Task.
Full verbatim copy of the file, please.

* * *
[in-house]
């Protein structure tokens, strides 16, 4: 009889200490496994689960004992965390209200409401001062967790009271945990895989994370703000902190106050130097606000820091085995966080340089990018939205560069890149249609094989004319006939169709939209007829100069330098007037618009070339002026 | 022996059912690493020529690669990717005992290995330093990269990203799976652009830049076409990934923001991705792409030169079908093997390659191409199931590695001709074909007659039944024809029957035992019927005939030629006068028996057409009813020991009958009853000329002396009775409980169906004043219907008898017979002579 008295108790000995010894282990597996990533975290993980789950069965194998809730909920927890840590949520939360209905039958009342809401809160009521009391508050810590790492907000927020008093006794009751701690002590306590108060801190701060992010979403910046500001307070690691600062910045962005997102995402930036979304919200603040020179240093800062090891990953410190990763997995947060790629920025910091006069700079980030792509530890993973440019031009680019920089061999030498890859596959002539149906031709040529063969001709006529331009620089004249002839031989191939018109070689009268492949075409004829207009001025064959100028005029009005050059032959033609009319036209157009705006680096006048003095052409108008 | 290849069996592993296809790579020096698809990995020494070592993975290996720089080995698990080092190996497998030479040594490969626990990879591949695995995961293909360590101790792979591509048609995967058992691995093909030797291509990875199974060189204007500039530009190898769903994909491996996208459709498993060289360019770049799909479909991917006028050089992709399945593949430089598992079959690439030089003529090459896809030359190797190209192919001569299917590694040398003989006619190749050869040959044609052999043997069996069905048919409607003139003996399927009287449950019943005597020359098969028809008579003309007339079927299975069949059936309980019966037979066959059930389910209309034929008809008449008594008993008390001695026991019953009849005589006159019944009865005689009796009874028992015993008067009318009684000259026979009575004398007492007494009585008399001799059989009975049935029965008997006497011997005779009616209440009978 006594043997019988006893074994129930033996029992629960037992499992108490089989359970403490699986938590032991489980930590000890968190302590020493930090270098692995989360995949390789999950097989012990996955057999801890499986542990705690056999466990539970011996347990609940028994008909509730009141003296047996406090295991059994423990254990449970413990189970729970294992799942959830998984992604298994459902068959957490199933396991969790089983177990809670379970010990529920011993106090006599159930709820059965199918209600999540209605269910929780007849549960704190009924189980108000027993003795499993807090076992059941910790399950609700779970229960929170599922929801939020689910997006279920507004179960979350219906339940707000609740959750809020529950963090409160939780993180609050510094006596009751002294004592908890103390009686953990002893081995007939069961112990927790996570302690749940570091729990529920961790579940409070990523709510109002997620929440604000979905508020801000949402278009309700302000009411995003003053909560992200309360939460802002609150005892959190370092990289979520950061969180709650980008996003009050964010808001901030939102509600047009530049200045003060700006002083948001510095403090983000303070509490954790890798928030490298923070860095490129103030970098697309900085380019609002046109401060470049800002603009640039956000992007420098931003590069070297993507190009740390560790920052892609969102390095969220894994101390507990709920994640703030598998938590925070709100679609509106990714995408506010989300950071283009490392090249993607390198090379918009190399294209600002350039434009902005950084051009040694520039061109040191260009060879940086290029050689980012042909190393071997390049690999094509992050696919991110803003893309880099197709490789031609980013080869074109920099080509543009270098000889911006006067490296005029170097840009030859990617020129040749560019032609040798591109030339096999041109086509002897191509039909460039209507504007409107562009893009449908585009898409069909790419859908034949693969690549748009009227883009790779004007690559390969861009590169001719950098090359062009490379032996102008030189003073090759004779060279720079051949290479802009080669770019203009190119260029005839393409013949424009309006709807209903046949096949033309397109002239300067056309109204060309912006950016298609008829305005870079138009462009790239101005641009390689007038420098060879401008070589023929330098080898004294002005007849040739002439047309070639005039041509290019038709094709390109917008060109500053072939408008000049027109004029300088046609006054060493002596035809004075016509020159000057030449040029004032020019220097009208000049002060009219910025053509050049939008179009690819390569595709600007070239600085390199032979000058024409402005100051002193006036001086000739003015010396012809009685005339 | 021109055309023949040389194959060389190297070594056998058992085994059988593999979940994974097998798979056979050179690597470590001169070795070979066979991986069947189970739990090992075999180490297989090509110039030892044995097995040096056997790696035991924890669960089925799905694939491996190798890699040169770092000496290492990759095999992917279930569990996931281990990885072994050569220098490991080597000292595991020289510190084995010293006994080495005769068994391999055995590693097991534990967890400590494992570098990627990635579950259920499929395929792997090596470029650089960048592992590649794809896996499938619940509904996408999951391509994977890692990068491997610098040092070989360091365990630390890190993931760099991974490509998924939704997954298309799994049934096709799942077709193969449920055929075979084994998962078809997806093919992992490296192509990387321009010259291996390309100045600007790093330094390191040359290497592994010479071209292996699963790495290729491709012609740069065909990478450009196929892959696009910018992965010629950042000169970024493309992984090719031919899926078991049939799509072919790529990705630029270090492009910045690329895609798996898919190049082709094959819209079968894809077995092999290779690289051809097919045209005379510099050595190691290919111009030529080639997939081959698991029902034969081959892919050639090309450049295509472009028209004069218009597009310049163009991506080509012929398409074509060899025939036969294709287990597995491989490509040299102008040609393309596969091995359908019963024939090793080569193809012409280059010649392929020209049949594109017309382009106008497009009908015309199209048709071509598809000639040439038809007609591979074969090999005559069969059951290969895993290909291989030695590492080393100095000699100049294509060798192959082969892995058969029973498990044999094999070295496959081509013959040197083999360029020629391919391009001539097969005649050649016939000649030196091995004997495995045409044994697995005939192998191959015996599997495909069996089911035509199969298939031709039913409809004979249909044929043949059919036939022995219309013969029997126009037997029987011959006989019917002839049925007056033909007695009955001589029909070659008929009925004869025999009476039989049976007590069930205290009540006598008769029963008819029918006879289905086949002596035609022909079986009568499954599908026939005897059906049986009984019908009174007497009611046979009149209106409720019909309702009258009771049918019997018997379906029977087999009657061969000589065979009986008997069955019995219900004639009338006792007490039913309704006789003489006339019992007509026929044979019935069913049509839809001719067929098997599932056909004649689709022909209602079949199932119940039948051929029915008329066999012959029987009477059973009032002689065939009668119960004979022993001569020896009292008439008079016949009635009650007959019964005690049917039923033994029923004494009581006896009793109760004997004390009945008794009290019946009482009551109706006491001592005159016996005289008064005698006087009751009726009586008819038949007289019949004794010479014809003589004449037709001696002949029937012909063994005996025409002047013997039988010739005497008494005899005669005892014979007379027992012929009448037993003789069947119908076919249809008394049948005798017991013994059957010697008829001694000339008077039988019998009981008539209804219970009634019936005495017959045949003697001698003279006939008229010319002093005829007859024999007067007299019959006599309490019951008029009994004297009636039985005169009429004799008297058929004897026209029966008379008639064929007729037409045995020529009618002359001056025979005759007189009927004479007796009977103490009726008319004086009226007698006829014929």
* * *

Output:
[in-house]
């Protein structure tokens, strides 16, 4: 009889200490496994689960004992965390209200409401001062967790009271945990895989994370703000902190106050130097606000820091085995966080340089990018939205560069890149249609094989004319006939169709939209007829100069330098007037618009070339002026 | 022996059912690493020529690669990717005992290995330093990269990203799976652009830049076409990934923001991705792409030169079908093997390659191409199931590695001709074909007659039944024809029957035992019927005939030629006068028996057409009813020991009958009853000329002396009775409980169906004043219907008898017979002579 008295108790000995010894282990597996990533975290993980789950069965194998809730909920927890840590949520939360209905039958009342809401809160009521009391508050810590790492907000927020008093006794009751701690002590306590108060801190701060992010979403910046500001307070690691600062910045962005997102995402930036979304919200603040020179240093800062090891990953410190990763997995947060790629920025910091006069700079980030792509530890993973440019031009680019920089061999030498890859596959002539149906031709040529063969001709006529331009620089004249002839031989191939018109070689009268492949075409004829207009001025064959100028005029009005050059032959033609009319036209157009705006680096006048003095052409108008 | 290849069996592993296809790579020096698809990995020494070592993975290996720089080995698990080092190996497998030479040594490969626990990879591949695995995961293909360590101790792979591509048609995967058992691995093909030797291509990875199974060189204007500039530009190898769903994909491996996208459709498993060289360019770049799909479909991917006028050089992709399945593949430089598992079959690439030089003529090459896809030359190797190209192919001569299917590694040398003989006619190749050869040959044609052999043997069996069905048919409607003139003996399927009287449950019943005597020359098969028809008579003309007339079927299975069949059936309980019966037979066959059930389910209309034929008809008449008594008993008390001695026991019953009849005589006159019944009865005689009796009874028992015993008067009318009684000259026979009575004398007492007494009585008399001799059989009975049935029965008997006497011997005779009616209440009978 006594043997019988006893074994129930033996029992629960037992499992108490089989359970403490699986938590032991489980930590000890968190302590020493930090270098692995989360995949390789999950097989012990996955057999801890499986542990705690056999466990539970011996347990609940028994008909509730009141003296047996406090295991059994423990254990449970413990189970729970294992799942959830998984992604298994459902068959957490199933396991969790089983177990809670379970010990529920011993106090006599159930709820059965199918209600999540209605269910929780007849549960704190009924189980108000027993003795499993807090076992059941910790399950609700779970229960929170599922929801939020689910997006279920507004179960979350219906339940707000609740959750809020529950963090409160939780993180609050510094006596009751002294004592908890103390009686953990002893081995007939069961112990927790996570302690749940570091729990529920961790579940409070990523709510109002997620929440604000979905508020801000949402278009309700302000009411995003003053909560992200309360939460802002609150005892959190370092990289979520950061969180709650980008996003009050964010808001901030939102509600047009530049200045003060700006002083948001510095403090983000303070509490954790890798928030490298923070860095490129103030970098697309900085380019609002046109401060470049800002603009640039956000992007420098931003590069070297993507190009740390560790920052892609969102390095969220894994101390507990709920994640703030598998938590925070709100679609509106990714995408506010989300950071283009490392090249993607390198090379918009190399294209600002350039434009902005950084051009040694520039061109040191260009060879940086290029050689980012042909190393071997390049690999094509992050696919991110803003893309880099197709490789031609980013080869074109920099080509543009270098000889911006006067490296005029170097840009030859990617020129040749560019032609040798591109030339096999041109086509002897191509039909460039209507504007409107562009893009449908585009898409069909790419859908034949693969690549748009009227883009790779004007690559390969861009590169001719950098090359062009490379032996102008030189003073090759004779060279720079051949290479802009080669770019203009190119260029005839393409013949424009309006709807209903046949096949033309397109002239300067056309109204060309912006950016298609008829305005870079138009462009790239101005641009390689007038420098060879401008070589023929330098080898004294002005007849040739002439047309070639005039041509290019038709094709390109917008060109500053072939408008000049027109004029300088046609006054060493002596035809004075016509020159000057030449040029004032020019220097009208000049002060009219910025053509050049939008179009690819390569595709600007070239600085390199032979000058024409402005100051002193006036001086000739003015010396012809009685005339 | 021109055309023949040389194959060389190297070594056998058992085994059988593999979940994974097998798979056979050179690597470590001169070795070979066979991986069947189970739990090992075999180490297989090509110039030892044995097995040096056997790696035991924890669960089925799905694939491996190798890699040169770092000496290492990759095999992917279930569990996931281990990885072994050569220098490991080597000292595991020289510190084995010293006994080495005769068994391999055995590693097991534990967890400590494992570098990627990635579950259920499929395929792997090596470029650089960048592992590649794809896996499938619940509904996408999951391509994977890692990068491997610098040092070989360091365990630390890190993931760099991974490509998924939704997954298309799994049934096709799942077709193969449920055929075979084994998962078809997806093919992992490296192509990387321009010259291996390309100045600007790093330094390191040359290497592994010479071209292996699963790495290729491709012609740069065909990478450009196929892959696009910018992965010629950042000169970024493309992984090719031919899926078991049939799509072919790529990705630029270090492009910045690329895609798996898919190049082709094959819209079968894809077995092999290779690289051809097919045209005379510099050595190691290919111009030529080639997939081959698991029902034969081959892919050639090309450049295509472009028209004069218009597009310049163009991506080509012929398409074509060899025939036969294709287990597995491989490509040299102008040609393309596969091995359908019963024939090793080569193809012409280059010649392929020209049949594109017309382009106008497009009908015309199209048709071509598809000639040439038809007609591979074969090999005559069969059951290969895993290909291989030695590492080393100095000699100049294509060798192959082969892995058969029973498990044999094999070295496959081509013959040197083999360029020629391919391009001539097969005649050649016939000649030196091995004997495995045409044994697995005939192998191959015996599997495909069996089911035509199969298939031709039913409809004979249909044929043949059919036939022995219309013969029997126009037997029987011959006989019917002839049925007056033909007695009955001589029909070659008929009925004869025999009476039989049976007590069930205290009540006598008769029963008819029918006879289905086949002596035609022909079986009568499954599908026939005897059906049986009984019908009174007497009611046979009149209106409720019909309702009258009771049918019997018997379906029977087999009657061969000589065979009986008997069955019995219900004639009338006792007490039913309704006789003489006339019992007509026929044979019935069913049509839809001719067929098997599932056909004649689709022909209602079949199932119940039948051929029915008329066999012959029987009477059973009032002689065939009668119960004979022993001569020896009292008439008079016949009635009650007959019964005690049917039923033994029923004494009581006896009793109760004997004390009945008794009290019946009482009551109706006491001592005159016996005289008064005698006087009751009726009586008819038949007289019949004794010479014809003589004449037709001696002949029937012909063994005996025409002047013997039988010739005497008494005899005669005892014979007379027992012929009448037993003789069947119908076919249809008394049948005798017991013994059957010697008829001694000339008077039988019998009981008539209804219970009634019936005495017959045949003697001698003279006939008229010319002093005829007859024999007067007299019959006599309490019951008029009994004297009636039985005169009429004799008297058929004897026209029966008379008639064929007729037409045995020529009618002359001056025979005759007189009927004479007796009977103490009726008319004086009226007698006829014929």